By Ron Marasco
Over the weekend the suspense ended, but the disappointment began for one Central Iowa town.
About 200 cities applied to be overnight hosts for this year's RAGBRAI. Only eight were selected. Unfortunately for Norwalk, they weren't one of them.
"We felt we had the assets and resources to do it, and hopefully we would have made a profit had they came through Norwalk," said Mayor Doug Pierce.
For RAGBRAI organizers, it was a tough call. Norwalk had never hosted an overnight stop.
"We'd love to eventually get there (Norwalk)," said RAGBRAI Director T.J. Juskiewicz. "But obviously with only eight towns, we can't reach every single town each year."
The Norwalk City Council passed a resolution last month to commit resources and space in hopes of landing an overnight bid. They even sent officials and business leaders to Webster City and Marshalltown to understand how they handled overnight stays.
"We would just love to showcase Norwalk," said Pierce. "And out of the thousands of riders that come through, you never know, one of them might decide: Hey this is a nice place. One, to either raise a family, or two, to move my business or build a business."
"It's a great town," said Juskiewicz. "We've been through there before (as a pass-through town.) We got plenty of riders that obviously are in the Norwalk area."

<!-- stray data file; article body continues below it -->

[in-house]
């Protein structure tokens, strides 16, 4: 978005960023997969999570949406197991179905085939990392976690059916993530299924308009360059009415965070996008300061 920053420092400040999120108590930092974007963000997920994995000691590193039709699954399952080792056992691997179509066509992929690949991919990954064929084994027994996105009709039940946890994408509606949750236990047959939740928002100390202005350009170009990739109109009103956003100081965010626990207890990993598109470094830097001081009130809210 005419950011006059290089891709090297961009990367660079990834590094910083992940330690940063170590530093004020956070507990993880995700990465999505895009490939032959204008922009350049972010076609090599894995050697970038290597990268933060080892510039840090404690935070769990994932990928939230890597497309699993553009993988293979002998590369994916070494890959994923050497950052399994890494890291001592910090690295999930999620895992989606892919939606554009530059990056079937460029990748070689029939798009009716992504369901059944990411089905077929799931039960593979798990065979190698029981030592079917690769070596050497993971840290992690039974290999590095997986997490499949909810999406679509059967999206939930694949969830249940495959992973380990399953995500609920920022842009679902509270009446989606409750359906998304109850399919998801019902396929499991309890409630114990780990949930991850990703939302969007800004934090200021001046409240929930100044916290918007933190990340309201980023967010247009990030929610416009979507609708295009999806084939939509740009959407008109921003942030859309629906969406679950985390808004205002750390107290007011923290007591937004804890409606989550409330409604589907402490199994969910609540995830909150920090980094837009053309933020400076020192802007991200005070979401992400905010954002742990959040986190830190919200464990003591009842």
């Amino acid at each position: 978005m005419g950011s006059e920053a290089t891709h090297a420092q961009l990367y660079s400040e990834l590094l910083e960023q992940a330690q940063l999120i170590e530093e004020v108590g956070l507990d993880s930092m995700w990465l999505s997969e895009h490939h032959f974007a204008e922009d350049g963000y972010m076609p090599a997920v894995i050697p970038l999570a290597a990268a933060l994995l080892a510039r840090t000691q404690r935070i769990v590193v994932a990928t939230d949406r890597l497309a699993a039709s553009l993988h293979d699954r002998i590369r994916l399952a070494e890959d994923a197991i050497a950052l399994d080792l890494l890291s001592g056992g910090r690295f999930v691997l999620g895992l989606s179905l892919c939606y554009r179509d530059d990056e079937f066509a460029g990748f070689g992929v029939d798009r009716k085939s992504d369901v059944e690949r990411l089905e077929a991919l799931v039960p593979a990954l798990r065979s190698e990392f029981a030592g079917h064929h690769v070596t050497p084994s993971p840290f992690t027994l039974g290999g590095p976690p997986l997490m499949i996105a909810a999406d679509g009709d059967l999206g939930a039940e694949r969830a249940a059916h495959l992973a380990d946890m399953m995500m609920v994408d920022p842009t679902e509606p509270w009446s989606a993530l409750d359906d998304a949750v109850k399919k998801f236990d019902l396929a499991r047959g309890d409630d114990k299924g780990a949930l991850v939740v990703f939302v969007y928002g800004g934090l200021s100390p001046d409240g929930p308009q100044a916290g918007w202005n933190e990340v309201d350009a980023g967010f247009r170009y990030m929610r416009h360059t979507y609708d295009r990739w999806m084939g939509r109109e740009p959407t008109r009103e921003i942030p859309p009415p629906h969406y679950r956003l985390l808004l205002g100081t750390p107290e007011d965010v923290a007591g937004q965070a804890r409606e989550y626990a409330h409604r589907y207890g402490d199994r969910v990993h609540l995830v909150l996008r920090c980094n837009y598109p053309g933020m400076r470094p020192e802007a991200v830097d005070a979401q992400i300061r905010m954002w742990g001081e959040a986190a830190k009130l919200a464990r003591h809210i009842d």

Ten-thousand riders participate in RAGBRAI every year. Norwalk would have doubled their population in one night.
"I'm a little disappointed," said Norwalk resident George Ouimet. "I wish they came through here to help the economy and stuff here."
"I know it had a big impact because I was born in Marshalltown, and they stopped through there last year," said resident Alex Stambaugh. "And I heard a lot of good remarks on how it impacted the community."
Juskiewicz wants Norwalk to keep their head up.
"Just hang in there, there's always next year."
The city will try again next year. But they realize the route may not come near Norwalk any time soon. But they vow to get back up on that bike and keep riding.